To determine changes in psychotropic medication use before and after juvenile justice incarceration, contrasting stays in long-stay commitment facilities and short-stay detention facilities.
Statewide administrative data (July 1, 1998, through June 30, 2003) from the Florida Department of Juvenile Justice and Florida Medicaid. Medication prescriptions filled before entry and after release from facilities were determined based on paid claims. Psychotropic medication was categorized by drug class based on the National Drug Code.
General community services.
All of the Medicaid-enrolled youth aged 11 to 17 years identified as having a stay in a juvenile justice facility. The total sample included 67 819 detention stays and 59 918 commitment stays.
Incarceration in juvenile commitment and detention facilities.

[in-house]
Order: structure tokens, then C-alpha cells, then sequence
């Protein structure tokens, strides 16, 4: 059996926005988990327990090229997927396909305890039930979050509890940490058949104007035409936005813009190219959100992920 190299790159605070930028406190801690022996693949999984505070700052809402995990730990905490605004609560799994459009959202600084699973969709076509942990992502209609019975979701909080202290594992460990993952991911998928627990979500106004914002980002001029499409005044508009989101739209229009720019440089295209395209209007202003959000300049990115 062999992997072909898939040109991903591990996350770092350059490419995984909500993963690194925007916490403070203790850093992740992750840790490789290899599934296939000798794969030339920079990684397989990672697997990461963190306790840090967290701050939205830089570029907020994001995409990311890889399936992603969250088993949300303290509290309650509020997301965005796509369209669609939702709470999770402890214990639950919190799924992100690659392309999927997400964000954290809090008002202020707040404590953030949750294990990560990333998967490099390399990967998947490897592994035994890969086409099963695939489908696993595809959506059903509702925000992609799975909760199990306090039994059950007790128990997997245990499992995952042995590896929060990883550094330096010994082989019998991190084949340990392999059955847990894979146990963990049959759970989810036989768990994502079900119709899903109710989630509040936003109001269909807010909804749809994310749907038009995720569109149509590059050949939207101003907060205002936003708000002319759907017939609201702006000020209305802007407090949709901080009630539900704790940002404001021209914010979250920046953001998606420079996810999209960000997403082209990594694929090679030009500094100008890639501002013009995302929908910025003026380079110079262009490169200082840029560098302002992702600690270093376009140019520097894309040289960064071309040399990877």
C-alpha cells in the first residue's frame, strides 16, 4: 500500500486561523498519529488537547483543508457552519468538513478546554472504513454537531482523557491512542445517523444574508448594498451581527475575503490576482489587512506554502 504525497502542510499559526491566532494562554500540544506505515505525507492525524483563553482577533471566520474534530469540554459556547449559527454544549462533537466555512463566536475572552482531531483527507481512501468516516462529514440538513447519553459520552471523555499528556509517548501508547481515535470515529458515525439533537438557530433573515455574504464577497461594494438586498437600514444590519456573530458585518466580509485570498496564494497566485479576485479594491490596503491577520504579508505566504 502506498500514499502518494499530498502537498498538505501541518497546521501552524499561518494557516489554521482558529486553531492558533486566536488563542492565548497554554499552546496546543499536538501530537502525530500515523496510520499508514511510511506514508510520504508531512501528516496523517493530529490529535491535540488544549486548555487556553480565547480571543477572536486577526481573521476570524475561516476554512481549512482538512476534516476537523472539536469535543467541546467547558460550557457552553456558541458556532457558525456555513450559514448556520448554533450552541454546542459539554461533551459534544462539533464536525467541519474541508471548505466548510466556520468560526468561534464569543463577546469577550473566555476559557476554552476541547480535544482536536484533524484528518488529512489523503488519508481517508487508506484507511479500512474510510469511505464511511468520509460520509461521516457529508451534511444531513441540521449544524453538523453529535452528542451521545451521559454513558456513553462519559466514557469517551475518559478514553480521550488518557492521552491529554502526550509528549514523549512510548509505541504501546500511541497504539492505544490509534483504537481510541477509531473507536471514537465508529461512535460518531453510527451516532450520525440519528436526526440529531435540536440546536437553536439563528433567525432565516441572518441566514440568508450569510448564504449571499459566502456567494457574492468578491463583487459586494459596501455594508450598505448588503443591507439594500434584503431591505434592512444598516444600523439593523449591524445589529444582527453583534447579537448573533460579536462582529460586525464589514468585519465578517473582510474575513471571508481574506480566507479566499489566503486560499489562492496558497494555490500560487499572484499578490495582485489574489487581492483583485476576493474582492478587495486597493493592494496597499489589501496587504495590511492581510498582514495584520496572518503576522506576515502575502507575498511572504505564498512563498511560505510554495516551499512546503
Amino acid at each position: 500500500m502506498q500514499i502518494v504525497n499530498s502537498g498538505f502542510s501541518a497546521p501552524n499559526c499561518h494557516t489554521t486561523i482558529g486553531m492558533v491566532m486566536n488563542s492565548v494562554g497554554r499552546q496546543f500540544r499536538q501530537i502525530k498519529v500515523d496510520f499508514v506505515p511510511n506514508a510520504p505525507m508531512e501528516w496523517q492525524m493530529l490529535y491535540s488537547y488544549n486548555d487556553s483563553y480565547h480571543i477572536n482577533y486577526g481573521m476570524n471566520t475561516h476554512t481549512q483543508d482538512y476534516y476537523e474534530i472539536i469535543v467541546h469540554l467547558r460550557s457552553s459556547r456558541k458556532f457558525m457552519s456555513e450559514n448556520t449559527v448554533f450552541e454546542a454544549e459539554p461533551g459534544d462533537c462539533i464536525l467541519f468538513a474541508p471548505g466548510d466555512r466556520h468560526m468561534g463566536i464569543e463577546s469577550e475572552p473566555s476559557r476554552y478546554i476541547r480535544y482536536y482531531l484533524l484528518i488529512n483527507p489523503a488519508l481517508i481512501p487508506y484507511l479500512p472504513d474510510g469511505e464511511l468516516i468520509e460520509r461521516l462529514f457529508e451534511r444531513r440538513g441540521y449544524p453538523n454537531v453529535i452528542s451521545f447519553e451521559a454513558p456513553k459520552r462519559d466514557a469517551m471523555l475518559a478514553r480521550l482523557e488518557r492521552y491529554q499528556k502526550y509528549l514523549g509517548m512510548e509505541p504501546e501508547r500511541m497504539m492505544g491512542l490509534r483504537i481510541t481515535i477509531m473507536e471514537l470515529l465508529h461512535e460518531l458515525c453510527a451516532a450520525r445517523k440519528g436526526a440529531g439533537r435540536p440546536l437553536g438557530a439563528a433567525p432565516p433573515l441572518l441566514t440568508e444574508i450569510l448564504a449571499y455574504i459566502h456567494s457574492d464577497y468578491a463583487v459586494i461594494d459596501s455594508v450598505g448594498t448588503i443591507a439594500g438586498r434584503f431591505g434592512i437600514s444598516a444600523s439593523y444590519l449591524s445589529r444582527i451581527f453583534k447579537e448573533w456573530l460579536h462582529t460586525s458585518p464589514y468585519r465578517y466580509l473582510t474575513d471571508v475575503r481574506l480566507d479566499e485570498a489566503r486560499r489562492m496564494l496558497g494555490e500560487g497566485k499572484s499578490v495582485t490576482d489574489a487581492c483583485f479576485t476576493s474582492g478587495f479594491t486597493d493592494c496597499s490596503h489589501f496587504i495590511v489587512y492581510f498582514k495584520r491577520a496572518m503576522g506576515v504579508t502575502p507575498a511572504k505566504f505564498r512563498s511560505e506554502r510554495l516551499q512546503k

Main Outcome Measure
Filled prescriptions for psychotropic medication by class 30
and 90 days before and after incarceration.
Ninety days prior to detention, 3666 youth (5.4%) had psychotropic drug claims. Among these, 2296 (62.6%) had any psychotropic medication claims in the 30 days after release. Among commitment cases, 29.6%
continued medication use after release. Onset of medication use after release from detention and commitment facilities was relatively uncommon (1.7% and 1.9%, respectively). Youth in commitment facilities were less likely than youth in detention facilities to resume their medication use across drug classes after 30 days (χ23 = 6.28; P = .04) and after 90 days (χ22 = 7.62; P = .02).
The results find greater support for a disruption effect than a discovery effect from incarceration. The findings suggest several areas for further investigation and improvement of services for incarcerated youth.